The same issue published an article recommending using knives in attacks because of their wide availability. But, perhaps in response to Adan’s attack, the group “explicitly advised” against kitchen knives “as their basic structure is not designed to handle the kind of vigorous application used for assassinations and slaughter.”
The group also wrote that it was “essential to leave some kind of evidence or insignia identifying the motive and allegiance” to ISIS — either a note pinned to a body or a recorded “final testament if the operation will be of a nature where the expected outcome is one’s shahadah,” or death.
Messages were left seeking comment from a lawyer for Adan’s family.
A family friend who declined to be identified for this story said that one year later, he still “didn’t have a clue” as to what happened to Adan.
No ‘clear-cut answers’
Minnesotans previously have been linked to attempts at directing terror plots from afar.
Before his arrest in Somalia, Mohamed Abdullahi Hassan, a former Minneapolis high school student who became a prolific online recruiter for Al-Shabab after joining the militant Islamist group in 2009, was in the ear of one of two men killed before they tried to shoot up a Muhammad Art Exhibit and Contest in Texas two years ago. Hassan allegedly traded more than 550 messages with attacker Elton Simpson, from November 2014 up until the day of the May 3, 2015, foiled terror plot.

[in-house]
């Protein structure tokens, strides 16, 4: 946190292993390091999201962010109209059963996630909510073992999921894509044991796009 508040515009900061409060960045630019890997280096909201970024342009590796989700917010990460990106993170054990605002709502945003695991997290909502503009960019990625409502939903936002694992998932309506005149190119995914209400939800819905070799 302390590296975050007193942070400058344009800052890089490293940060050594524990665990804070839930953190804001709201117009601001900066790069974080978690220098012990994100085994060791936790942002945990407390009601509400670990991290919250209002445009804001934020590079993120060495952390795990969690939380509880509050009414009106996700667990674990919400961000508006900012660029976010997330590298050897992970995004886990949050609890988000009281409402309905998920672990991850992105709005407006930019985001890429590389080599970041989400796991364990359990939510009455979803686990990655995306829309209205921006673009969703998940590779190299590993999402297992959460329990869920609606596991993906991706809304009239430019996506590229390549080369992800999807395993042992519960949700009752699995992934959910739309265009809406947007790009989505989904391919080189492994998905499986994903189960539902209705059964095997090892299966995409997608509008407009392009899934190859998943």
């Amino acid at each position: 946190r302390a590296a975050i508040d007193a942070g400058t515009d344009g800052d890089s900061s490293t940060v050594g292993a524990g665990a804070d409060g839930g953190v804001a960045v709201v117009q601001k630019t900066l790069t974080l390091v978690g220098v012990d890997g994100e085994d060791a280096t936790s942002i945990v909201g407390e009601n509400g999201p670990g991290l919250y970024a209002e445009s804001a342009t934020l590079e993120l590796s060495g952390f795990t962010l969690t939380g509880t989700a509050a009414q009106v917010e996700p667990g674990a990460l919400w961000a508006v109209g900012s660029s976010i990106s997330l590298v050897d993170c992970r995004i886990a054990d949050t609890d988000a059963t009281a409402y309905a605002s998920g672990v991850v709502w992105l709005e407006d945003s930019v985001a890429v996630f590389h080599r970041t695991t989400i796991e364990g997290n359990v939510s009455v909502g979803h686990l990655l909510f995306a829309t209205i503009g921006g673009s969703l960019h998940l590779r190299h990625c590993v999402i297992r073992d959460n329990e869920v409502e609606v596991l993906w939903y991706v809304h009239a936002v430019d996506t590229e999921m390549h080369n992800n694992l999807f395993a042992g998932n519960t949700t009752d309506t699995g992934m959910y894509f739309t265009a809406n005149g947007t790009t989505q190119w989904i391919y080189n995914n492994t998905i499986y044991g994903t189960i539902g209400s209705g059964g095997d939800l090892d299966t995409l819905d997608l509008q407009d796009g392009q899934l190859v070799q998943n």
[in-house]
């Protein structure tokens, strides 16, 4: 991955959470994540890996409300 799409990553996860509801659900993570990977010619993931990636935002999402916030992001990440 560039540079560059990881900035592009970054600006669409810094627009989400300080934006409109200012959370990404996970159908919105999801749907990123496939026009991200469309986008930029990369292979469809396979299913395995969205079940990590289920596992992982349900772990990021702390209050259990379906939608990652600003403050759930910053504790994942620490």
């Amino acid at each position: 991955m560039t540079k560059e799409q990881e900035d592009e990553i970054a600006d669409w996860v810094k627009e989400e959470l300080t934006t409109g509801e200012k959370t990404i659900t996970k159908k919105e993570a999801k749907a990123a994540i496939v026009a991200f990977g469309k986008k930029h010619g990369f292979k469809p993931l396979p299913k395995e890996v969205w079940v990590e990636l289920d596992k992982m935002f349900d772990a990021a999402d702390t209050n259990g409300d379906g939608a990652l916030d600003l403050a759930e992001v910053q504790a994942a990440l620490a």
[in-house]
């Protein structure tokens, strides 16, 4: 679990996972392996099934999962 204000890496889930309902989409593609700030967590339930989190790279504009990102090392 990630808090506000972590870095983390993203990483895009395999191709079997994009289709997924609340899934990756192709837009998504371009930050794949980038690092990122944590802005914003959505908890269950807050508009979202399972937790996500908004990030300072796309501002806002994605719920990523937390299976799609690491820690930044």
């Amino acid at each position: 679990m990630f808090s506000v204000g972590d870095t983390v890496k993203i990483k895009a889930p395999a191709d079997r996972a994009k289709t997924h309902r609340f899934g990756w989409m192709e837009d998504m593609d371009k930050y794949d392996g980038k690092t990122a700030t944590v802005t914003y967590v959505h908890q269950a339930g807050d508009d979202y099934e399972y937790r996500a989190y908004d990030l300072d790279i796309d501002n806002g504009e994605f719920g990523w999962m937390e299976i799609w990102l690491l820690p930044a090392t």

The opacity of Adan’s case has been difficult for St. Cloud, said Natalie Ringsmuth, who directs #UniteCloud, a nonprofit that has worked to ease cultural tensions. Ringsmuth said the stabbing is still referenced by anti-Muslim activists visiting the city, as recently as last week. Meanwhile, she said not knowing whether Adan was indeed radicalized has curbed the opportunity to discuss preventing a similar episode.
“We don’t know specifically how to talk about it,” she said. “And we find when there are not clear-cut answers or the truth is not available, people just fill in their own truths.”
Not ‘if,’ but ‘when’
Terrorism or not, the story of law enforcement’s response to Adan’s attack has since made the lecture circuit.
“There were people that were terrified,” St. Cloud Police Chief William Blair Anderson told a room of law enforcement officials at a retail crime symposium last month. “The average working citizen in that community was terrified. And they needed to see that we had control of this. They needed to see that we weren’t scared. They needed to see that we knew the extent of this.”
Anderson applauded retailers for capturing footage of the attack on their surveillance systems — something he said the mall itself did not have. Anderson also recognized Jason Falconer, the off-duty officer who shot Adan as he continued to advance on Falconer with the pair of knives. Falconer fired 10 shots, Anderson said, striking Adan six times before he died from his injuries.
The attack inspired a successful bid to the city for additional funds for training, Anderson said, and he recommended that other local law enforcement agencies gird for what he described as a new reality.
“For all of us it’s not a matter of if this is going to happen,” Anderson said. “Now, in the time in which we live, it’s when. When is it going to happen?”